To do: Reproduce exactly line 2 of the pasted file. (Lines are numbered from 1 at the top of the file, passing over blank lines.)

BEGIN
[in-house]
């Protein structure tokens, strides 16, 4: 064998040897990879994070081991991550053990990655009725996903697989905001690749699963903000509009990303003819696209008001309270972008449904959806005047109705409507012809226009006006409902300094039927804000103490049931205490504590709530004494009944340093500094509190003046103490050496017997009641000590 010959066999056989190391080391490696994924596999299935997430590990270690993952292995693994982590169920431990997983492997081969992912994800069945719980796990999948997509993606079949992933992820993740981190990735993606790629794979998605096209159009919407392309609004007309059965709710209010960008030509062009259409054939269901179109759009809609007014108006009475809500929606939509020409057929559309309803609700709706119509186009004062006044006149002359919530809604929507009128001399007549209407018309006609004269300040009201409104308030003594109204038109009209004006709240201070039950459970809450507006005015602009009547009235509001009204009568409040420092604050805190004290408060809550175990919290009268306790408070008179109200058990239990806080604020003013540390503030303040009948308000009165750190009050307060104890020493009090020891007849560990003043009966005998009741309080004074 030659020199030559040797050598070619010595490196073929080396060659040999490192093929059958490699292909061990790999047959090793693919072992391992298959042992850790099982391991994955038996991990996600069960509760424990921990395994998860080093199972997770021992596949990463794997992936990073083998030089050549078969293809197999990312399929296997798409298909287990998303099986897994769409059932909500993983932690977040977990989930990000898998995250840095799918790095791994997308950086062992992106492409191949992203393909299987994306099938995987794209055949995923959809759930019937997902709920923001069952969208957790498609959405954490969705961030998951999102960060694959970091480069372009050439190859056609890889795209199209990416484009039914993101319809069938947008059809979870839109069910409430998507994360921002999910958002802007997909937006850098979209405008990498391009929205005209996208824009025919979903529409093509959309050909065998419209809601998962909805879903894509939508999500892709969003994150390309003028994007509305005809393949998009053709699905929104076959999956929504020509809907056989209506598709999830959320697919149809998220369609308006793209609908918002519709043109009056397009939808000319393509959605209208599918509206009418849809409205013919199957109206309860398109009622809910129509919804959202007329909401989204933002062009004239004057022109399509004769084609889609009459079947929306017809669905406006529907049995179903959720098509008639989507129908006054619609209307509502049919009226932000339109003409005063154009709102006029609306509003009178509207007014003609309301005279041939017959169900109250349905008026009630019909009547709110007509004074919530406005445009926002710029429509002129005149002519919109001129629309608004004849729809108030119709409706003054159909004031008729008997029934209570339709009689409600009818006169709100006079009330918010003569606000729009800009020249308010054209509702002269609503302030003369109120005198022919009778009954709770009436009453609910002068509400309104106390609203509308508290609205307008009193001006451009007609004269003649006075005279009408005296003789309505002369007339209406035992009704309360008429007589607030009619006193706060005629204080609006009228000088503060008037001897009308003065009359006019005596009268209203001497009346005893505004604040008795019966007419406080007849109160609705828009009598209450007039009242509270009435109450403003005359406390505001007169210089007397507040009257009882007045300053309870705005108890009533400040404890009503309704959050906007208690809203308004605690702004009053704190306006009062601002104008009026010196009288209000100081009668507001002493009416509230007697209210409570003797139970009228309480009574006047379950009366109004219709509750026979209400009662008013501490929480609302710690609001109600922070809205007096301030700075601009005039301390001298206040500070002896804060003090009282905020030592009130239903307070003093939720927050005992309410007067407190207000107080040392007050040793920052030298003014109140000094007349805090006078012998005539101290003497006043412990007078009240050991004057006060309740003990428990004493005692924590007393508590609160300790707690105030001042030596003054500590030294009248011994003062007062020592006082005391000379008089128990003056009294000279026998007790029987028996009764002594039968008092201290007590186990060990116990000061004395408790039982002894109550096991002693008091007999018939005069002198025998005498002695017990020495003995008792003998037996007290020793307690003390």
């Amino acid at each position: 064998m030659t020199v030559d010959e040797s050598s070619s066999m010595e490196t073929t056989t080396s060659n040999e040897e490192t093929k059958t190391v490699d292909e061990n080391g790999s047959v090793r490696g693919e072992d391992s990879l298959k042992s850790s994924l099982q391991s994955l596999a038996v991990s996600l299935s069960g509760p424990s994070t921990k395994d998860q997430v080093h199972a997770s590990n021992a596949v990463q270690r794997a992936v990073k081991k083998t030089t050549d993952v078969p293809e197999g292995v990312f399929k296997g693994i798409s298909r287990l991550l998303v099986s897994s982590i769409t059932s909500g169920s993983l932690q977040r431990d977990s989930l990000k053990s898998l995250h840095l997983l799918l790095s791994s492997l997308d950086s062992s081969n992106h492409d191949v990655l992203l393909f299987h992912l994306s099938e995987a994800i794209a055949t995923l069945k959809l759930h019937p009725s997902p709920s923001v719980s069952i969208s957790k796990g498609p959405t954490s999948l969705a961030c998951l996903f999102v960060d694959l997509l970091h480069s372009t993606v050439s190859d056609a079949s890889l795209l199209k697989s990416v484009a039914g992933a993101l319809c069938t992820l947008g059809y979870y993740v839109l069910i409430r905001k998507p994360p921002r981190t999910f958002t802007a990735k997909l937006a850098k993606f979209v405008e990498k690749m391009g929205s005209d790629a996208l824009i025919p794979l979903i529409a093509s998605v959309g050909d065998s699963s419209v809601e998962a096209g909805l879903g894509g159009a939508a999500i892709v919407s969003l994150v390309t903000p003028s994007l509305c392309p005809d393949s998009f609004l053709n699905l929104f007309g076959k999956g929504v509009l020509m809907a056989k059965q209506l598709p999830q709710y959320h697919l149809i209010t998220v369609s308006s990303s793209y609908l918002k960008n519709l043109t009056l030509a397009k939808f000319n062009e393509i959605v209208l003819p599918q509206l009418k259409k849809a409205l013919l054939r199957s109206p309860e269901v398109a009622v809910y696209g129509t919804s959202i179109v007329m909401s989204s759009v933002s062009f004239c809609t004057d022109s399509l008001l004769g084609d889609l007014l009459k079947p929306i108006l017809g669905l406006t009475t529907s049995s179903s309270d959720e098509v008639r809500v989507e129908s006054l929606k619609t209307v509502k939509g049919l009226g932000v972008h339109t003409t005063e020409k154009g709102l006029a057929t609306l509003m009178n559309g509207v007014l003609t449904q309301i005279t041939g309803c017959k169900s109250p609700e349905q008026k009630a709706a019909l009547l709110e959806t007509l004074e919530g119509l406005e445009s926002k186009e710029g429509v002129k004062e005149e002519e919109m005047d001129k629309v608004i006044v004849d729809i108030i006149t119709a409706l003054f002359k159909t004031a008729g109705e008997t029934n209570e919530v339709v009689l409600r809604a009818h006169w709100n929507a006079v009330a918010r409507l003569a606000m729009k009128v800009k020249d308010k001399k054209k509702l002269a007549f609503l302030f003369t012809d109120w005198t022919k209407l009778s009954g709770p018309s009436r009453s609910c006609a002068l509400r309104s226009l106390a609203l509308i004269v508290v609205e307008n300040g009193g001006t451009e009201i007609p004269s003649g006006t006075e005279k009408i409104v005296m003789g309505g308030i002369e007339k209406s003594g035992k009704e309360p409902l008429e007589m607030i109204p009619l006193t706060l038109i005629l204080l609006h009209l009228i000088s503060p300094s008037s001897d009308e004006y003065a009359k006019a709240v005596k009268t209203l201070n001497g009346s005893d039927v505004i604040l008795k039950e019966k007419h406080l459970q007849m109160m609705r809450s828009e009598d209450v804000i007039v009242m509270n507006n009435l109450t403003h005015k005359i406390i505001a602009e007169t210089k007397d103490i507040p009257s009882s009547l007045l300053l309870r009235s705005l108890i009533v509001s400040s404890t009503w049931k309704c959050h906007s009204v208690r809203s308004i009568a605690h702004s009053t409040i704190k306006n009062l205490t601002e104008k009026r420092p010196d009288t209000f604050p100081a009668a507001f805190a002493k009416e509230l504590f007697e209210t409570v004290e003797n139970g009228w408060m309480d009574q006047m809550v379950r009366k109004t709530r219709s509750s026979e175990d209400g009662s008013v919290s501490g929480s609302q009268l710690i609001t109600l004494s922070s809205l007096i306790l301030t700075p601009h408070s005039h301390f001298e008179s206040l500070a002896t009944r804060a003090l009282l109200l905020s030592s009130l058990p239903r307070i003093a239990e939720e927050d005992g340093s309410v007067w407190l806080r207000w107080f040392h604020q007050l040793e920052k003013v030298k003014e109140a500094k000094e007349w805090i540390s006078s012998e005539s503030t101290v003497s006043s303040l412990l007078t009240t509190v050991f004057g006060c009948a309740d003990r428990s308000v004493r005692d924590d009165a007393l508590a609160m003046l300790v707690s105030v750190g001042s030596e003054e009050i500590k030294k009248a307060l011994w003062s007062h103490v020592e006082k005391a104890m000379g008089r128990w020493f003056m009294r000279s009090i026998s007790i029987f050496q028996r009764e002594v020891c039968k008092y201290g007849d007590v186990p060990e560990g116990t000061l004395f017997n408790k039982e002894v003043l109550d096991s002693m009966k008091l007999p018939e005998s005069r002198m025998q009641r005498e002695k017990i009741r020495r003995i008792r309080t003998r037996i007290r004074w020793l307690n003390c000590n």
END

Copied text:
């Protein structure tokens, strides 16, 4: 064998040897990879994070081991991550053990990655009725996903697989905001690749699963903000509009990303003819696209008001309270972008449904959806005047109705409507012809226009006006409902300094039927804000103490049931205490504590709530004494009944340093500094509190003046103490050496017997009641000590 010959066999056989190391080391490696994924596999299935997430590990270690993952292995693994982590169920431990997983492997081969992912994800069945719980796990999948997509993606079949992933992820993740981190990735993606790629794979998605096209159009919407392309609004007309059965709710209010960008030509062009259409054939269901179109759009809609007014108006009475809500929606939509020409057929559309309803609700709706119509186009004062006044006149002359919530809604929507009128001399007549209407018309006609004269300040009201409104308030003594109204038109009209004006709240201070039950459970809450507006005015602009009547009235509001009204009568409040420092604050805190004290408060809550175990919290009268306790408070008179109200058990239990806080604020003013540390503030303040009948308000009165750190009050307060104890020493009090020891007849560990003043009966005998009741309080004074 030659020199030559040797050598070619010595490196073929080396060659040999490192093929059958490699292909061990790999047959090793693919072992391992298959042992850790099982391991994955038996991990996600069960509760424990921990395994998860080093199972997770021992596949990463794997992936990073083998030089050549078969293809197999990312399929296997798409298909287990998303099986897994769409059932909500993983932690977040977990989930990000898998995250840095799918790095791994997308950086062992992106492409191949992203393909299987994306099938995987794209055949995923959809759930019937997902709920923001069952969208957790498609959405954490969705961030998951999102960060694959970091480069372009050439190859056609890889795209199209990416484009039914993101319809069938947008059809979870839109069910409430998507994360921002999910958002802007997909937006850098979209405008990498391009929205005209996208824009025919979903529409093509959309050909065998419209809601998962909805879903894509939508999500892709969003994150390309003028994007509305005809393949998009053709699905929104076959999956929504020509809907056989209506598709999830959320697919149809998220369609308006793209609908918002519709043109009056397009939808000319393509959605209208599918509206009418849809409205013919199957109206309860398109009622809910129509919804959202007329909401989204933002062009004239004057022109399509004769084609889609009459079947929306017809669905406006529907049995179903959720098509008639989507129908006054619609209307509502049919009226932000339109003409005063154009709102006029609306509003009178509207007014003609309301005279041939017959169900109250349905008026009630019909009547709110007509004074919530406005445009926002710029429509002129005149002519919109001129629309608004004849729809108030119709409706003054159909004031008729008997029934209570339709009689409600009818006169709100006079009330918010003569606000729009800009020249308010054209509702002269609503302030003369109120005198022919009778009954709770009436009453609910002068509400309104106390609203509308508290609205307008009193001006451009007609004269003649006075005279009408005296003789309505002369007339209406035992009704309360008429007589607030009619006193706060005629204080609006009228000088503060008037001897009308003065009359006019005596009268209203001497009346005893505004604040008795019966007419406080007849109160609705828009009598209450007039009242509270009435109450403003005359406390505001007169210089007397507040009257009882007045300053309870705005108890009533400040404890009503309704959050906007208690809203308004605690702004009053704190306006009062601002104008009026010196009288209000100081009668507001002493009416509230007697209210409570003797139970009228309480009574006047379950009366109004219709509750026979209400009662008013501490929480609302710690609001109600922070809205007096301030700075601009005039301390001298206040500070002896804060003090009282905020030592009130239903307070003093939720927050005992309410007067407190207000107080040392007050040793920052030298003014109140000094007349805090006078012998005539101290003497006043412990007078009240050991004057006060309740003990428990004493005692924590007393508590609160300790707690105030001042030596003054500590030294009248011994003062007062020592006082005391000379008089128990003056009294000279026998007790029987028996009764002594039968008092201290007590186990060990116990000061004395408790039982002894109550096991002693008091007999018939005069002198025998005498002695017990020495003995008792003998037996007290020793307690003390």